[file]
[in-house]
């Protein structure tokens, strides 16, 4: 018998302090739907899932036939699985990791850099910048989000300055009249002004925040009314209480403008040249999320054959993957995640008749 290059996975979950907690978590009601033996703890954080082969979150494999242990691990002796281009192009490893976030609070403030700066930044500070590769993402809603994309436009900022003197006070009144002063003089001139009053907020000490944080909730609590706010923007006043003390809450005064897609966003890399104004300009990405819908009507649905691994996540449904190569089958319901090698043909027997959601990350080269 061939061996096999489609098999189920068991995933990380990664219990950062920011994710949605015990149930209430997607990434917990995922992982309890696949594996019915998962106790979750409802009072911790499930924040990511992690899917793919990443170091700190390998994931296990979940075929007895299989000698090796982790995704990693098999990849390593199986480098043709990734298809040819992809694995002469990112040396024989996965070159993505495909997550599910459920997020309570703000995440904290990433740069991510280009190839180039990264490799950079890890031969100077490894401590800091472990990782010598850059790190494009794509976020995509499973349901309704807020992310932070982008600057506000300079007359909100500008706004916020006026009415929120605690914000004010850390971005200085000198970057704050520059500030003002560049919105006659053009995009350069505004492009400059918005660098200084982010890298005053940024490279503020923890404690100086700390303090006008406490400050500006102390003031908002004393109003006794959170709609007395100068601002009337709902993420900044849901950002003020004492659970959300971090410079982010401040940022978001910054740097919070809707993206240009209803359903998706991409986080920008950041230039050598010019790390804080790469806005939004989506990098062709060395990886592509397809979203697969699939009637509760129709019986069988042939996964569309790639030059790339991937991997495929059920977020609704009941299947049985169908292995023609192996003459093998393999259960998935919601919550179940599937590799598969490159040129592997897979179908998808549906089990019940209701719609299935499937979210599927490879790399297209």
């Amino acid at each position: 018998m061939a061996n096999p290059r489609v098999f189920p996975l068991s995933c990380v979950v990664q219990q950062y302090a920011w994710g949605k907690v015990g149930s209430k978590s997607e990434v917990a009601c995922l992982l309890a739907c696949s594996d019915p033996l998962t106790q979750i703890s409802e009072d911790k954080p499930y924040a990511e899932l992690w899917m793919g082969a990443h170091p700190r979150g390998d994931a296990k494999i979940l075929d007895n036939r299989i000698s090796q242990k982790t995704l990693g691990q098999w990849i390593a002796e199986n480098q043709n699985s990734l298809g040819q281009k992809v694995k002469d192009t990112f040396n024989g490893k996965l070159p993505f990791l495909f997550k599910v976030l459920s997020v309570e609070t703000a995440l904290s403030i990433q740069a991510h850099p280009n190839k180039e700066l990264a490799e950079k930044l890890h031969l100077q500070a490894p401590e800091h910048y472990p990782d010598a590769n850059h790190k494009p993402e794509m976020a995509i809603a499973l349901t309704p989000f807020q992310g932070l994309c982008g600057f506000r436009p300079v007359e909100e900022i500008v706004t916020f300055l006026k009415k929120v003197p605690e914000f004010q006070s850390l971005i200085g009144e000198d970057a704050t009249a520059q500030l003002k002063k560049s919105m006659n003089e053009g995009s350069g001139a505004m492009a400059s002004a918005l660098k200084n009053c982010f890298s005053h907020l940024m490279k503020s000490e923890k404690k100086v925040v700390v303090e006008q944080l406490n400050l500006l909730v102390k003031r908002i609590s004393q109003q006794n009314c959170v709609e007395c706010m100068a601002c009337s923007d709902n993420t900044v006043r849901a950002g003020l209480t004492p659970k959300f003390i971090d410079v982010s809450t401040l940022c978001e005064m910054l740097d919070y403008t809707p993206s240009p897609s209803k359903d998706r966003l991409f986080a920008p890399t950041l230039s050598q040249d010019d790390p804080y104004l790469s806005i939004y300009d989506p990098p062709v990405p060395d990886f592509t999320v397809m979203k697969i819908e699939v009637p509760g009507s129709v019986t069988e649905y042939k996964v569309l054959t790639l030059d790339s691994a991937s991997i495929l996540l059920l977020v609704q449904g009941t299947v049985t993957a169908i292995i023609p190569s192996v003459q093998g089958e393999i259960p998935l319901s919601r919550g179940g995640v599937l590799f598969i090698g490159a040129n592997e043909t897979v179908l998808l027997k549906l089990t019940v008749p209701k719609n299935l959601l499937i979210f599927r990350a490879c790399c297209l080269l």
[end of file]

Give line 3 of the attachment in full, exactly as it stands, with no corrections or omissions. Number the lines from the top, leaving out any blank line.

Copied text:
């Amino acid at each position: 018998m061939a061996n096999p290059r489609v098999f189920p996975l068991s995933c990380v979950v990664q219990q950062y302090a920011w994710g949605k907690v015990g149930s209430k978590s997607e990434v917990a009601c995922l992982l309890a739907c696949s594996d019915p033996l998962t106790q979750i703890s409802e009072d911790k954080p499930y924040a990511e899932l992690w899917m793919g082969a990443h170091p700190r979150g390998d994931a296990k494999i979940l075929d007895n036939r299989i000698s090796q242990k982790t995704l990693g691990q098999w990849i390593a002796e199986n480098q043709n699985s990734l298809g040819q281009k992809v694995k002469d192009t990112f040396n024989g490893k996965l070159p993505f990791l495909f997550k599910v976030l459920s997020v309570e609070t703000a995440l904290s403030i990433q740069a991510h850099p280009n190839k180039e700066l990264a490799e950079k930044l890890h031969l100077q500070a490894p401590e800091h910048y472990p990782d010598a590769n850059h790190k494009p993402e794509m976020a995509i809603a499973l349901t309704p989000f807020q992310g932070l994309c982008g600057f506000r436009p300079v007359e909100e900022i500008v706004t916020f300055l006026k009415k929120v003197p605690e914000f004010q006070s850390l971005i200085g009144e000198d970057a704050t009249a520059q500030l003002k002063k560049s919105m006659n003089e053009g995009s350069g001139a505004m492009a400059s002004a918005l660098k200084n009053c982010f890298s005053h907020l940024m490279k503020s000490e923890k404690k100086v925040v700390v303090e006008q944080l406490n400050l500006l909730v102390k003031r908002i609590s004393q109003q006794n009314c959170v709609e007395c706010m100068a601002c009337s923007d709902n993420t900044v006043r849901a950002g003020l209480t004492p659970k959300f003390i971090d410079v982010s809450t401040l940022c978001e005064m910054l740097d919070y403008t809707p993206s240009p897609s209803k359903d998706r966003l991409f986080a920008p890399t950041l230039s050598q040249d010019d790390p804080y104004l790469s806005i939004y300009d989506p990098p062709v990405p060395d990886f592509t999320v397809m979203k697969i819908e699939v009637p509760g009507s129709v019986t069988e649905y042939k996964v569309l054959t790639l030059d790339s691994a991937s991997i495929l996540l059920l977020v609704q449904g009941t299947v049985t993957a169908i292995i023609p190569s192996v003459q093998g089958e393999i259960p998935l319901s919601r919550g179940g995640v599937l590799f598969i090698g490159a040129n592997e043909t897979v179908l998808l027997k549906l089990t019940v008749p209701k719609n299935l959601l499937i979210f599927r990350a490879c790399c297209l080269l």